Neonatal Med Search


Neonatal Med > Volume 27(4); 2020 > Article
Kim, Kim, Kim, and Kim: Sporadic Cleidocranial Dysplasia in a Newborn: A 4-Year Follow-up Study


Cleidocranial dysplasia (CCD) is a rare autosomal dominant skeletal dysplastic disease associated with mutations in the gene encoding the Runt-related transcription factor 2 (RUNX2). CCD is characterized by hypoplastic clavicles and patent cranial sutures. Management is essential to prevent complications during growth of the patient. Herein, we report a sporadic case of an infant with hypoplastic skull and clavicles at birth, which correlated with clinical findings of CCD. A heterozygous mutation was identified in the RUNX2 gene, which confirmed the diagnosis of CCD.


Cleidocranial dysplasia (CCD) is a rare autosomal dominant skeletal dysplastic disease first described by Marie and Sainton [1] in 1898, with an incidence rate of 1:1,000,000 [2]. CCD is associated with mutations in the gene that encodes the Runt-related transcription factor 2 (RUNX2), which is essential for the differentiation of periosteal cells into osteoblasts [3]. CCD is characterized by hypoplastic clavicles, patent cranial sutures and fontanelles, supernumerary teeth, and facial features such as frontal bossing and hypertelorism [4]. The presence of such features on prenatal abdominal ultrasound is suggestive of CCD [5]. After birth, palpation of the skull may reveal wide, soft portions where fontanelle closure has not occurred. There is no specific treatment for CCD; however, management is essential to prevent complications (such as blunt trauma to the brain, upper airway obstruction, and injury to the brachial plexus and vessels) during growth of the child. In the long term, orthodontic or surgical treatments such as removal of supernumerary teeth may be required [4]. In this study, we have reported the case of an infant diagnosed with CCD after birth that was followed up for 4 years.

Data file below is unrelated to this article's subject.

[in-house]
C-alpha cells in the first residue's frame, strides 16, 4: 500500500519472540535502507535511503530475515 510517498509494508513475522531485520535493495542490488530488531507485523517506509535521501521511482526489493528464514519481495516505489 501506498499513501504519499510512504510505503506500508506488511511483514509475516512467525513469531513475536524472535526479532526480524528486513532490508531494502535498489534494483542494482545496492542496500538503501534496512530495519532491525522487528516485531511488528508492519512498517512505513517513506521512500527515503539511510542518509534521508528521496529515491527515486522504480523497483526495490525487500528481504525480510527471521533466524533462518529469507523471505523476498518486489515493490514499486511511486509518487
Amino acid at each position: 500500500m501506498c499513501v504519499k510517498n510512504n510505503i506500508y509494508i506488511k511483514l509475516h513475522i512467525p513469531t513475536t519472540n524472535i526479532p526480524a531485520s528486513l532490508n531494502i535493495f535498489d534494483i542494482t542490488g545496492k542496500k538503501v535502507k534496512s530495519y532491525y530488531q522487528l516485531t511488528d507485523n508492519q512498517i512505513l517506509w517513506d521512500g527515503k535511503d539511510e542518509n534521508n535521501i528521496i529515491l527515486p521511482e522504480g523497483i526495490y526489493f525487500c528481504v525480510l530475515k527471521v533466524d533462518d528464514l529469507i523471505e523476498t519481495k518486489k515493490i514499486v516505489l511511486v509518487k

A male infant was delivered by elective cesarean section at a gestational age of 37 weeks and 5 days. His mother’s parity was one preterm delivery, two artificial abortions, and one live birth. His brother was born prematurely due to maternal pre-eclampsia, and there were no deformities. Prenatal examination during the current pregnancy showed intrauterine growth retardation and a short femur than that expected for the gestational age. However, there were no abnormal findings in other bones; therefore, the infant was admitted to the neonatal intensive care unit (NICU) following delivery for evaluation. His Apgar score was 7 at 1 minute after birth and 9 at 5 minutes. His birth weight was 2,730g (between the 25th and 50th percentiles), body length was 45 cm (between the 10th and 25th percentiles), and head circumference was 33.5 cm (25th percentile). The infant did not require resuscitation in the delivery room; however, shortness of breath, cyanosis, and chest retraction were observed after admission to the NICU. Endotracheal intubation was performed and ventilator care was provided.
Physical examination revealed unusually large fontanelles, with wide suture lines and hypertelorism (Figure 1A, B). It was difficult to distinguish between the clavicles on both sides during palpation. The shoulders were narrow, and could be moved closer to each other compared to other normal infants (Figure 1A). Laboratory examination revealed normal levels of total calcium and phosphorus.
A chest radiograph showed incomplete expansion of the lungs with bilateral ground-glass opacity, as well as hypoplasia of both clavicles (Figure 1C). A skull radiograph showed hypoplasia of the frontal, occipital, parietal, and temporal bones (Figure 1D). An infantogram was taken to confirm the presence or absence of other bones, which did not reveal any abnormalities in the length and shape. The length of the femur was 67 mm (reference, 66 to 76), which was within the normal range.